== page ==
Friday, 24 February 2012

History In Paris

Every so often a film comes out that people are aware of, but no one seems to know what it is. For me, this was Midnight in Paris. I knew of it, but I wasn't sure what it was going to be or if it would even be any good. I sat down to watch it, completely clueless about what I should expect. Knowing it was nominated for four Oscars (Direction, Screenplay, Art Direction and Picture, and it being recommended to me by several people, I was getting rather excited for it. So does it live up to its, somewhat secretive, hype?

The film opens with a variety of shots showing Paris throughout the day, right through until midnight. We then get thrown into writer, Gil, (Owen Wilson) and his fiancĂ©e, Inez, (Rachel McAdams) life as they are visiting Paris. Gil wants to move to Paris once they are married but Inez disagrees. Gil truly believes that living in Paris will do wonders for his creativity so that he can move on from screenplays and write proper literature. While in Paris, the couple hit some speed bumps. Gil has problems with his novel, old friends Carol (Nina Arianda) and pedantic academic Paul (Michael Sheen) begin to take over their time, Gil and Inez’s parents disagree on very fundamental things. Gil gets stressed by all this and goes for a midnight stroll. On this stroll, he is picked up by a car on the dot of midnight that takes him back in time to the 20s, what Gil considers to be the Golden era. The film tells the story of a man meeting his idols and taking a journey of discovery in both art, and life. 

The Hangover Part III was going to be slightly more formal.
I think it is completely safe to claim that this is Owen Wilson's best performance to date. He is absolutely perfect in this role. Admittedly, Woody Allen did rewrite the role for him, but that's unimportant. He is a perfect combination of charming, lovable, accepting, and, most importantly, real. There's something very real about Wilson's performance. Gil is a hardly a character; he is completely believable as a real man. He comes to life through Wilson. The rest of the cast are excellent too. It's nice to see familiar faces popping up in supporting roles throughout the movie. Tom Hiddleston appears as F. Scott Fitzgerald and Alison Pill (a.k.a Kim (a.k.a the drummer) from Scott Pilgrim) is his emotionally unstable spouse. Adrien Brody appears as a very funny and surreal Salvador Dali, or DAH-LEE, as he exclaims when he meets Gil. Kathy Bates and Marion Cotillard play important parts in Gil's adventures as Gertrude Stein and Adriana respectively. Also performing to perfection is Michael Sheen as Paul. His perfectly agitating character is a brilliant example of a person who does nothing seriously wrong except conform to all of your pet peeves. A nice guy who you cannot stand captured perfectly.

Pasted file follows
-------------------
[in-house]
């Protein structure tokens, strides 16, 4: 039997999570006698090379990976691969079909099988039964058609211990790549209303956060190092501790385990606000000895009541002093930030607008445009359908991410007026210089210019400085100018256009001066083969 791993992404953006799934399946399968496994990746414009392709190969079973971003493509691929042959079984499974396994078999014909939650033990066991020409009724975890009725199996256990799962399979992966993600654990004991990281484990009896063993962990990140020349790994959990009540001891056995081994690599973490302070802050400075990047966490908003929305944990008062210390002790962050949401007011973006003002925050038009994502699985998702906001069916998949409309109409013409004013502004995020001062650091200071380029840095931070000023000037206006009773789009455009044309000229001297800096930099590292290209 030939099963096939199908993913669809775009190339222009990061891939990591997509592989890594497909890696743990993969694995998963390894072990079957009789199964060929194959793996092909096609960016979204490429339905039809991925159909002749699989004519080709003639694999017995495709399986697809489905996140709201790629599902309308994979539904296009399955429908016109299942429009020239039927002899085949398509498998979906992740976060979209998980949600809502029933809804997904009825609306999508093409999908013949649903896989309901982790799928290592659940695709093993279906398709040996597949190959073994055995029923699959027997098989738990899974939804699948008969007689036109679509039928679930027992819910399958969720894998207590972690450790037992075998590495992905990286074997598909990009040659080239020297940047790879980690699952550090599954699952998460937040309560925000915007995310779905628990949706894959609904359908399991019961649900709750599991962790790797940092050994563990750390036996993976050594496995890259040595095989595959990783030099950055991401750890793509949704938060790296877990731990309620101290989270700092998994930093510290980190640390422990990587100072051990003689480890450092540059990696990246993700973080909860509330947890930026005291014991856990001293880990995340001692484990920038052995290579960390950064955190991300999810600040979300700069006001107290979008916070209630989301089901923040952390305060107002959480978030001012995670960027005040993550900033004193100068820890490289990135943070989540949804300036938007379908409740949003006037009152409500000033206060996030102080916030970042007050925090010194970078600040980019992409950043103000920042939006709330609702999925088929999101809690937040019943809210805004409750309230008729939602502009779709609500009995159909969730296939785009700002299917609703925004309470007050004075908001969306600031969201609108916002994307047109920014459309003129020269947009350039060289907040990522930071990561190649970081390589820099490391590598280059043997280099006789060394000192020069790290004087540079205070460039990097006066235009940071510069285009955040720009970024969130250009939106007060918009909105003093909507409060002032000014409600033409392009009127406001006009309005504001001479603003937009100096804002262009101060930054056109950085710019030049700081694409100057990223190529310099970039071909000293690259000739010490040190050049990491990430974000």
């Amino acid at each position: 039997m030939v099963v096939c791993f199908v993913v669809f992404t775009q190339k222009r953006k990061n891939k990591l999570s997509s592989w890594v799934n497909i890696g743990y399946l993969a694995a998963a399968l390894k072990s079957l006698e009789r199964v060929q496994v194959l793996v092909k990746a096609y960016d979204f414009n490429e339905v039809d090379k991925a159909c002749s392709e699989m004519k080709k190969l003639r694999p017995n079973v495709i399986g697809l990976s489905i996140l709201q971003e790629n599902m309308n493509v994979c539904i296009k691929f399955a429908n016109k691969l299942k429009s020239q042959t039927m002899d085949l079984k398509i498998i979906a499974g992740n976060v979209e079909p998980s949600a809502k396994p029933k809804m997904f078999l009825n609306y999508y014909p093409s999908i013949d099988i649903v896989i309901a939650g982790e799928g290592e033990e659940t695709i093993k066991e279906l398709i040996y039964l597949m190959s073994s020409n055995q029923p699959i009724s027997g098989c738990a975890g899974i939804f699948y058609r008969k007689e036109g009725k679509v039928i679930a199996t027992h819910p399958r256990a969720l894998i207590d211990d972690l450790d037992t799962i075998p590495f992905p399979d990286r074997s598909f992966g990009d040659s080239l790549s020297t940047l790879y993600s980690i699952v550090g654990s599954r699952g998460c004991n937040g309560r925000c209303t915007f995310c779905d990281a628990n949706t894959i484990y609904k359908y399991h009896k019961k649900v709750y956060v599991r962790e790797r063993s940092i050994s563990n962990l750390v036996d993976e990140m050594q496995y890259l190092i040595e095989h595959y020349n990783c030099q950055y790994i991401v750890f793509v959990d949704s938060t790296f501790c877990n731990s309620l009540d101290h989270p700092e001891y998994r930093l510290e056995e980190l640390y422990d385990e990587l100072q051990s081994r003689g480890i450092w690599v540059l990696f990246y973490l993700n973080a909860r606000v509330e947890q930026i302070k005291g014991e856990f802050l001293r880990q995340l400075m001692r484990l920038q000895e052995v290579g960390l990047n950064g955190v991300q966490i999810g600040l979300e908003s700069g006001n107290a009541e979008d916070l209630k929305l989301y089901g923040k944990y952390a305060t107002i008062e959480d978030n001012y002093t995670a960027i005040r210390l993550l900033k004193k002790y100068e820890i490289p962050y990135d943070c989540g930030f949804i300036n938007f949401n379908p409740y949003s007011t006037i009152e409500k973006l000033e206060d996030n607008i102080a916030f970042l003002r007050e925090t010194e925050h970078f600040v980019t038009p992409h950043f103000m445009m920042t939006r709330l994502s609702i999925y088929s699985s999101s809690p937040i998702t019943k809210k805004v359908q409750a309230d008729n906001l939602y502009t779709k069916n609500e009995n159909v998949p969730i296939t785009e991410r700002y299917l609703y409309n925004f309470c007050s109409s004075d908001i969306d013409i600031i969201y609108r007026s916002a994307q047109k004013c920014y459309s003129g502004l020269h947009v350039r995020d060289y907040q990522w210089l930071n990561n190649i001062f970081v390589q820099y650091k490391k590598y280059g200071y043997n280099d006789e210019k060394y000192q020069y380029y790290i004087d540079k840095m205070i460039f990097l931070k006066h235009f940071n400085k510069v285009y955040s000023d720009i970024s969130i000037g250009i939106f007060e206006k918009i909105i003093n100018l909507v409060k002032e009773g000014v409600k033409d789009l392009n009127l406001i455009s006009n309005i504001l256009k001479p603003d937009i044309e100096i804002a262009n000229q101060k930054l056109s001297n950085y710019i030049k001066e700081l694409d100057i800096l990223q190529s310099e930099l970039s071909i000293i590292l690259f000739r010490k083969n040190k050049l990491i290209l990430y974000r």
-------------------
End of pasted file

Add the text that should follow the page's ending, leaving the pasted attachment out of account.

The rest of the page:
'I swear, the fish was this big'

This is screenplay writing at it's best. A solid contender for the Screenplay Oscar. The dialogue is completely flawless and smooth (except when it's not meant to be) and it touches every emotion the heart can feel. It blends fiction and fact sublimely. This is Woody Allen on form. The score and soundtrack are absolutely wonderful. There's either a French heart or an upbeat 1920s rhythm to every song that plays and it is an example of the music perfectly setting the scene in a movie. The camera work shows some glimpses of beauty. There's a wonderful tracking shot early in the movie that perfectly follows Gil, Inez, Paul, and Carol as they wander French monuments. It's cheating I suppose, to shoot a movie in Paris, as every shot is guaranteed to look wonderful. This is some of Woody Allen's best directing in a long time and will be placed just under the likes of Annie Hall and Manhatten.

A delightfully charming, exceptionally witty, and wonderfully satisfying piece of cinema. It is submerged in art and literature and drips culture but doesn’t require its audience to be pretentious art collectors. At points it’s hilarious and at others, very touching. A great story told in a fantastic way. Owen Wilson at his best and Woody Allen returning to form. A perfectly solid film. Completely enjoyable. Definitely one of the most all–round decent films of 2011. A must see. 

Best bit? This is really hard. There's a wonderful laugh out loud joke at the very end, but I'll go with the discussions over Picasso's Adriana; firstly in the 1920s and then again in 2010. Classic. 

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